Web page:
shortly after its release. Reportedly, he was so ill during filming that he had trouble speaking his lines and even standing. But if such was the case, it hardly dampens his performance, as Toler's Chan was always methodically and deliberately slow in his speech and demeanor. Charlie Chan did, admittedly, tend to take a backseat in this film to Jimmy and Birmingham, who both shine in larger roles. Jimmy's scenes with his lady friend, San Toy, both of whom clearly share a mutual attraction, are a treat, and the two are good together. The Trap is probably the best film of the bunch, as there are quite a number of suspects, making it an entertaining affair when trying to unveil the killer.

The Chinese Ring (1947): A Chinese lady arrives at the house of Charlie Chan (Roland Winters), refuses to give her name, and hands a ring to Birmingham (Moreland) so that he can show it to the detective. While waiting, the woman is killed by a suspect unknown, utilizing an air rifle at a nearby window. Chan and Sgt. Davidson learn that the woman was Princess Mei Ling, and the only clue to her murderer's identity is a "Capt K" that she was able to write before she died. Chan's investigation leads to an acquisition of airplanes, vanishing money, and a masked killer desperately trying to cover his/her tracks.

Toler had starred in 11 films for Monogram before his death. The Chinese Ring is the Chan debut for Winters. His interpretation of the Chinese sleuth is intriguing, much more straightforward and serious than Toler. While it may be strange to see a non-Asian actor playing Charlie Chan, it's certainly more noticeable in The Chinese Ring, as much of the supporting cast is comprised of Chinese characters, refreshingly portrayed by Asian actors. It's unfortunate that both Jimmy and Birmingham have little to do in this film, but Warren Douglas as Sgt. Davidson and Louise Currie as Peggy Cartwright, a reporter, are paired together, and they provide some humor in their shared scenes. Winters would star in five additional Charlie Chan films before Monogram Pictures officially ended the series with Sky Dragon in 1949.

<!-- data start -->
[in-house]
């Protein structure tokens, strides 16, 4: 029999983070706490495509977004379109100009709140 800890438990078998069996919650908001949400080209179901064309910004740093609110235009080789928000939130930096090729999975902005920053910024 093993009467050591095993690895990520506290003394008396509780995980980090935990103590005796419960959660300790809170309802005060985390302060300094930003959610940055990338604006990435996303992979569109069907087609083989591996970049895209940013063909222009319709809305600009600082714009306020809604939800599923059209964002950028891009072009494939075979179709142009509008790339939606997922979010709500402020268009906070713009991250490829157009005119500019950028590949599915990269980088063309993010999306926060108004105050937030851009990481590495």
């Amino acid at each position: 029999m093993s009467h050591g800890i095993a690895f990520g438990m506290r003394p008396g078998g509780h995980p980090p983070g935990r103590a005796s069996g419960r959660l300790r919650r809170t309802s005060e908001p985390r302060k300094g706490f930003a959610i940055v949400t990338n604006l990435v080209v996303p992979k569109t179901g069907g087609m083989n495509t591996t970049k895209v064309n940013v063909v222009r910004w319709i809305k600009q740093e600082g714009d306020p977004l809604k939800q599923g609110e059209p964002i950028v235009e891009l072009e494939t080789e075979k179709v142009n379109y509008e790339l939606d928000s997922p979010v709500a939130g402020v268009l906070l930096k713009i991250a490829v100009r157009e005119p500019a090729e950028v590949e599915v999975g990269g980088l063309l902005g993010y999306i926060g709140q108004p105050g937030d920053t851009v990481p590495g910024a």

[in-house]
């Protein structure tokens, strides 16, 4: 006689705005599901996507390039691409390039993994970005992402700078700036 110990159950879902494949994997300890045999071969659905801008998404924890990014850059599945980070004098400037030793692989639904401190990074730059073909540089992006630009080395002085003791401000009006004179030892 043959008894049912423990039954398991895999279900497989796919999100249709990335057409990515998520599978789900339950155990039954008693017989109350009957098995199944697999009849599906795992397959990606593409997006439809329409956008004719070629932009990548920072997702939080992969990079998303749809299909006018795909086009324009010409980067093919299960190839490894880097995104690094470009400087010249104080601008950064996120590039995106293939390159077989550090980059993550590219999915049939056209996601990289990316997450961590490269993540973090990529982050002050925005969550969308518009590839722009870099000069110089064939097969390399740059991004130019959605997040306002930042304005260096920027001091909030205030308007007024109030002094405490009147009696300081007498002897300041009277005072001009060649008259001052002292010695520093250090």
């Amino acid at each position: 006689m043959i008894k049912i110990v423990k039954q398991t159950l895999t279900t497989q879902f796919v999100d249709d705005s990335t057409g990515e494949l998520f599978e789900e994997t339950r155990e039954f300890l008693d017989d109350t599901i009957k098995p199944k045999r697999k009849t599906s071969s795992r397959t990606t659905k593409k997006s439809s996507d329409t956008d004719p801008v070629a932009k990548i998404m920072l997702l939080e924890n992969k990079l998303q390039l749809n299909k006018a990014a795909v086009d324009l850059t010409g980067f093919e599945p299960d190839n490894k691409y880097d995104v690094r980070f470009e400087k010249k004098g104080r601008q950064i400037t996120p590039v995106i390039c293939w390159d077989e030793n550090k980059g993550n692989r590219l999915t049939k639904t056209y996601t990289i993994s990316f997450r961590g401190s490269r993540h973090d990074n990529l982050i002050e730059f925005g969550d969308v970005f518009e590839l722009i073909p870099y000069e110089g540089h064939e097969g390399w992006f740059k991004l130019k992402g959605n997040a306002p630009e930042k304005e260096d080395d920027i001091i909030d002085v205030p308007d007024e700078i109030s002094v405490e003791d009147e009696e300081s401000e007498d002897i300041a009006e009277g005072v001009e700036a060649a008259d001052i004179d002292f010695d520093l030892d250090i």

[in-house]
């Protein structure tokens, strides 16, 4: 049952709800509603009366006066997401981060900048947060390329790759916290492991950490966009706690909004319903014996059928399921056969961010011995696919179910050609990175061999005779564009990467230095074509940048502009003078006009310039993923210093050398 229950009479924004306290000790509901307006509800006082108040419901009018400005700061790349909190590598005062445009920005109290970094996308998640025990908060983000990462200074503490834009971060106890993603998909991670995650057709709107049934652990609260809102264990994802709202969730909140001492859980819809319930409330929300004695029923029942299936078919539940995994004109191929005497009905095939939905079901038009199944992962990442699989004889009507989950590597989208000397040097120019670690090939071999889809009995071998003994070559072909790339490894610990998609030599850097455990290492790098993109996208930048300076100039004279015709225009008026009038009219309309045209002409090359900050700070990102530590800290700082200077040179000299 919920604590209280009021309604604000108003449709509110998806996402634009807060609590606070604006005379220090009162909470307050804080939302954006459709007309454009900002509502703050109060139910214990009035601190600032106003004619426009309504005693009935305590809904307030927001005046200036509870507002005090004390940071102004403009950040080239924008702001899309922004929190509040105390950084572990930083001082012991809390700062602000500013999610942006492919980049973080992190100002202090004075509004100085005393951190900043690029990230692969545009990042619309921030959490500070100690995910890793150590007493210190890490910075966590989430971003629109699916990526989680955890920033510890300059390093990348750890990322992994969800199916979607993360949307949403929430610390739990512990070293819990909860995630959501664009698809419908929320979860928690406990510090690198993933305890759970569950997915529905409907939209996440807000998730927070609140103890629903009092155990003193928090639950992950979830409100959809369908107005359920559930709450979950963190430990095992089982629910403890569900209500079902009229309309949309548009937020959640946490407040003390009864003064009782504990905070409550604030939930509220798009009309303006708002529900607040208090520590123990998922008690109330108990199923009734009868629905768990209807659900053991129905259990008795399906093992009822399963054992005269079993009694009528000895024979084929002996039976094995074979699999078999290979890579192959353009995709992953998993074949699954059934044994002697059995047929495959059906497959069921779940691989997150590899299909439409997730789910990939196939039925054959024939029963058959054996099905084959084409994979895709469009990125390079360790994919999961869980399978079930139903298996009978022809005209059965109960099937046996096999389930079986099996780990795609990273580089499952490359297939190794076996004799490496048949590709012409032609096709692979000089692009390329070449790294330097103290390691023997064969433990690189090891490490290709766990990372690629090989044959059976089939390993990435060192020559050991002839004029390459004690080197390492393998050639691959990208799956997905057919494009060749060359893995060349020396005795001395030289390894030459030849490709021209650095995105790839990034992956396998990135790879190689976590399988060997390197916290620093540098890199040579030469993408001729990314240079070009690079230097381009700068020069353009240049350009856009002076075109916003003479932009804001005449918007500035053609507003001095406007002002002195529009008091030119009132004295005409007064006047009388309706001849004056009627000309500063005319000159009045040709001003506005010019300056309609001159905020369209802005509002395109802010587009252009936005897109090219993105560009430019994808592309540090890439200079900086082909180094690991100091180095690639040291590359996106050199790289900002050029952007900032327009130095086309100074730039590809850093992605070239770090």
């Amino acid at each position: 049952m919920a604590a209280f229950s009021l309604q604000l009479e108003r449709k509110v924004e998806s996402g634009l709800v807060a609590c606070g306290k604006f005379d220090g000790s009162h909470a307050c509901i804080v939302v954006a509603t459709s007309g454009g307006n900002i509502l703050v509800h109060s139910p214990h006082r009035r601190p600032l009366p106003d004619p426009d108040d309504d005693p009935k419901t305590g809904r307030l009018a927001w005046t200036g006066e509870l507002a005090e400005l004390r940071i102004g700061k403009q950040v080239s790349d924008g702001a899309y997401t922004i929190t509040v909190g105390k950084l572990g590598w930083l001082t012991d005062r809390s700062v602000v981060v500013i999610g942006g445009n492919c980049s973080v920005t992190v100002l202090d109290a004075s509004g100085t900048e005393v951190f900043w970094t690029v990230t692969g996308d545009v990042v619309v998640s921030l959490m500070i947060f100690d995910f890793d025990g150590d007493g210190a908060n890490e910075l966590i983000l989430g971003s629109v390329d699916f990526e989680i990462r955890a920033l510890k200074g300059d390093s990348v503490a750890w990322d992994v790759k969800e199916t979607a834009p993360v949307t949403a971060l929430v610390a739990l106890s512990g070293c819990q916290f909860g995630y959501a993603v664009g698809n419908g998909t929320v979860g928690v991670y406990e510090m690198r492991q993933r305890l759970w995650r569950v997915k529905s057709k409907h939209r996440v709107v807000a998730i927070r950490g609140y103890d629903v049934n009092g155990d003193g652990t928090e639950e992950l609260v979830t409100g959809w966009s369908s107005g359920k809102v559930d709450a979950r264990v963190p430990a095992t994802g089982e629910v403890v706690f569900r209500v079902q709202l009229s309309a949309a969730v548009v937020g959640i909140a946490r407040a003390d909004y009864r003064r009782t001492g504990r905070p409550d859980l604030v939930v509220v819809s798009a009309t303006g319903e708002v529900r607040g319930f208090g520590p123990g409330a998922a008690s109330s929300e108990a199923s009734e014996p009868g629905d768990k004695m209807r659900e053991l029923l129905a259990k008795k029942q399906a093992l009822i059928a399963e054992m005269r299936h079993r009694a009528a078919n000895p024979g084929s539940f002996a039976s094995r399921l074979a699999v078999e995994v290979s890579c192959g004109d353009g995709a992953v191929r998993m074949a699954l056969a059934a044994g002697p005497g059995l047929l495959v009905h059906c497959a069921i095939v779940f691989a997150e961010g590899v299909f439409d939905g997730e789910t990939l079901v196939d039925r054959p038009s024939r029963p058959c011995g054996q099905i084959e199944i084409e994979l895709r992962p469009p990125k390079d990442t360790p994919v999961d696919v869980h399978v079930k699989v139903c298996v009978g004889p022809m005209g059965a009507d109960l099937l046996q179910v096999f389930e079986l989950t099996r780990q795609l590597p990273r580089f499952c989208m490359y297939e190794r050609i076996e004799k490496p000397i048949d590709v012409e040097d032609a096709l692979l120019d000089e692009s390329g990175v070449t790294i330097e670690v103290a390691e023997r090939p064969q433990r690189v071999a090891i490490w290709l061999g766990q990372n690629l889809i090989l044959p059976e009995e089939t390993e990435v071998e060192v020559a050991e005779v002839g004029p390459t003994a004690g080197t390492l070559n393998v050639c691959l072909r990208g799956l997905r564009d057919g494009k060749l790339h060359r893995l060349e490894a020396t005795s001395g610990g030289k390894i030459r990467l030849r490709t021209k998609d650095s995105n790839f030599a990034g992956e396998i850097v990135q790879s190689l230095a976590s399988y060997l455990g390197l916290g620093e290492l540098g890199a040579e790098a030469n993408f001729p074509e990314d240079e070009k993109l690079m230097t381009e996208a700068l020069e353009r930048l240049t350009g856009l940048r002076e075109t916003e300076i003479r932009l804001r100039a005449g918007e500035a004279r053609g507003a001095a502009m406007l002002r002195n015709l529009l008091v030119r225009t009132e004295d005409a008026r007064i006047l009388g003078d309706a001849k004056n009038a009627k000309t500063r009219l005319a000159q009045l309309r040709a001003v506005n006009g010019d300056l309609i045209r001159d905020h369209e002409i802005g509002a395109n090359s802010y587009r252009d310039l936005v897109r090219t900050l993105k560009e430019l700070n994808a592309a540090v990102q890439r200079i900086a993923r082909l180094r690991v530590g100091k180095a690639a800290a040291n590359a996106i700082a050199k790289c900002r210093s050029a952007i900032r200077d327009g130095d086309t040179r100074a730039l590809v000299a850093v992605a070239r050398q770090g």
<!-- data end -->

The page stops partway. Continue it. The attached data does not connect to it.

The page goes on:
The DVD presentation of all four movies is crisp and, for the most part, clear of scratches. The audio is likewise exceptional, and the packaging is outstanding, with each film getting its own disc. The DVD collection is set for release tomorrow, June 8th, and will be available at TCM's website, as well as additional online retailers.


  1. Sark, this is a splended review of four Chan films. As you know, I love mysteries with confined settings, so DANGEROUS MONEY sounds right up my alley. I saw most of the Oland and Toler CHARLIE CHAN films as a kid and always enjoyed them. Whereas the comic relief in some "B" mysteries don't age well, that's not true of the Chan pics. I think that's because the actors who played Charlie's assistants were talented comedians. I haven't seen any of the Roland Winters films, which makes this collection sound intriguing.

  2. Very nice review on this set of films, Sark. I haven't seen a Charlie Chan movie in many years. It is amazing how some of the really old classics are coming out now on DVD. Thanks for information, Sark.

  3. Sark, thanks for the ends up. I'm a big Benson Fong fan, almost got to meet him( well that's a another long story)

  4. These sound great. I have my set on order.

    "The Chinese Ring" is a remake of "Mr. Wong in Chinatown." Later on Monogram again recycled one of their earlier Wongs for another Roland Winters Chan mystery, with "Mr. Wong, Detective" being remade as "Docks of New Orleans."

  5. First time at this site. Great review of these Chan films. I'm a big CC fan. Toler is the best!! Mantan Moreland is hilarious! So is Benson Fong!

  6. Sorry I am so late in responding to your wonderful reviews of these four Charlie Chan films, Sark. I always enjoyed Charlie's wise sayings and his numbering of his sons. And Becky, your story about your high school beau really made me smile! I want to revisit these films again. Thanks for reminding me about them!

  7. My sister and I watched a Charlie Chan movie with Charlie on a ship and they found corpses in the stomach of dead whales. the whales were hanging up on hooks. Can you please tell us the name of the movie.It was in the early 50's.